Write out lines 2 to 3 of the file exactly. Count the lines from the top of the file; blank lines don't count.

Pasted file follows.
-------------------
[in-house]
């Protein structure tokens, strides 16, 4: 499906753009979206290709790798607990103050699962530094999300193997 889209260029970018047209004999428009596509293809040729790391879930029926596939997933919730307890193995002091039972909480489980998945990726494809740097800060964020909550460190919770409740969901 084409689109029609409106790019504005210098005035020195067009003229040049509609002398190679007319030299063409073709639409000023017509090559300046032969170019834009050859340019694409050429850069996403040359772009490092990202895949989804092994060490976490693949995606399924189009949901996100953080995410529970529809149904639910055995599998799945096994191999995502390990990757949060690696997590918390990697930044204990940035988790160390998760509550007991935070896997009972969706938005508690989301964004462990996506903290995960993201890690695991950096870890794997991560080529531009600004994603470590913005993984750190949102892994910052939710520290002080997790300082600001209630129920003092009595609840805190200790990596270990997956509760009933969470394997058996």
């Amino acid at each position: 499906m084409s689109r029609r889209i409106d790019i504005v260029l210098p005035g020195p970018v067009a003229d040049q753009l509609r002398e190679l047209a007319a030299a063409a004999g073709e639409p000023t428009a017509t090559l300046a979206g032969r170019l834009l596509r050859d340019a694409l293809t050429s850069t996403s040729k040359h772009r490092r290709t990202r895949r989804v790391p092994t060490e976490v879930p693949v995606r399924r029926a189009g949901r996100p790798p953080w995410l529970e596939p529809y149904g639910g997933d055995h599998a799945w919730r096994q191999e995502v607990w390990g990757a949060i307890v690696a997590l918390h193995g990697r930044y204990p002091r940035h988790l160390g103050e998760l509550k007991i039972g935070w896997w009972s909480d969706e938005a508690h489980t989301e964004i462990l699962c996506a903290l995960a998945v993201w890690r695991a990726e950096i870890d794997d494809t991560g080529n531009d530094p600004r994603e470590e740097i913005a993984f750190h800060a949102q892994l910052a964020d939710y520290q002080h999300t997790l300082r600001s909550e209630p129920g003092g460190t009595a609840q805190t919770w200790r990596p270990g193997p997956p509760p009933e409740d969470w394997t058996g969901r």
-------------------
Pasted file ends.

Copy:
């Protein structure tokens, strides 16, 4: 499906753009979206290709790798607990103050699962530094999300193997 889209260029970018047209004999428009596509293809040729790391879930029926596939997933919730307890193995002091039972909480489980998945990726494809740097800060964020909550460190919770409740969901 084409689109029609409106790019504005210098005035020195067009003229040049509609002398190679007319030299063409073709639409000023017509090559300046032969170019834009050859340019694409050429850069996403040359772009490092990202895949989804092994060490976490693949995606399924189009949901996100953080995410529970529809149904639910055995599998799945096994191999995502390990990757949060690696997590918390990697930044204990940035988790160390998760509550007991935070896997009972969706938005508690989301964004462990996506903290995960993201890690695991950096870890794997991560080529531009600004994603470590913005993984750190949102892994910052939710520290002080997790300082600001209630129920003092009595609840805190200790990596270990997956509760009933969470394997058996």
């Amino acid at each position: 499906m084409s689109r029609r889209i409106d790019i504005v260029l210098p005035g020195p970018v067009a003229d040049q753009l509609r002398e190679l047209a007319a030299a063409a004999g073709e639409p000023t428009a017509t090559l300046a979206g032969r170019l834009l596509r050859d340019a694409l293809t050429s850069t996403s040729k040359h772009r490092r290709t990202r895949r989804v790391p092994t060490e976490v879930p693949v995606r399924r029926a189009g949901r996100p790798p953080w995410l529970e596939p529809y149904g639910g997933d055995h599998a799945w919730r096994q191999e995502v607990w390990g990757a949060i307890v690696a997590l918390h193995g990697r930044y204990p002091r940035h988790l160390g103050e998760l509550k007991i039972g935070w896997w009972s909480d969706e938005a508690h489980t989301e964004i462990l699962c996506a903290l995960a998945v993201w890690r695991a990726e950096i870890d794997d494809t991560g080529n531009d530094p600004r994603e470590e740097i913005a993984f750190h800060a949102q892994l910052a964020d939710y520290q002080h999300t997790l300082r600001s909550e209630p129920g003092g460190t009595a609840q805190t919770w200790r990596p270990g193997p997956p509760p009933e409740d969470w394997t058996g969901r």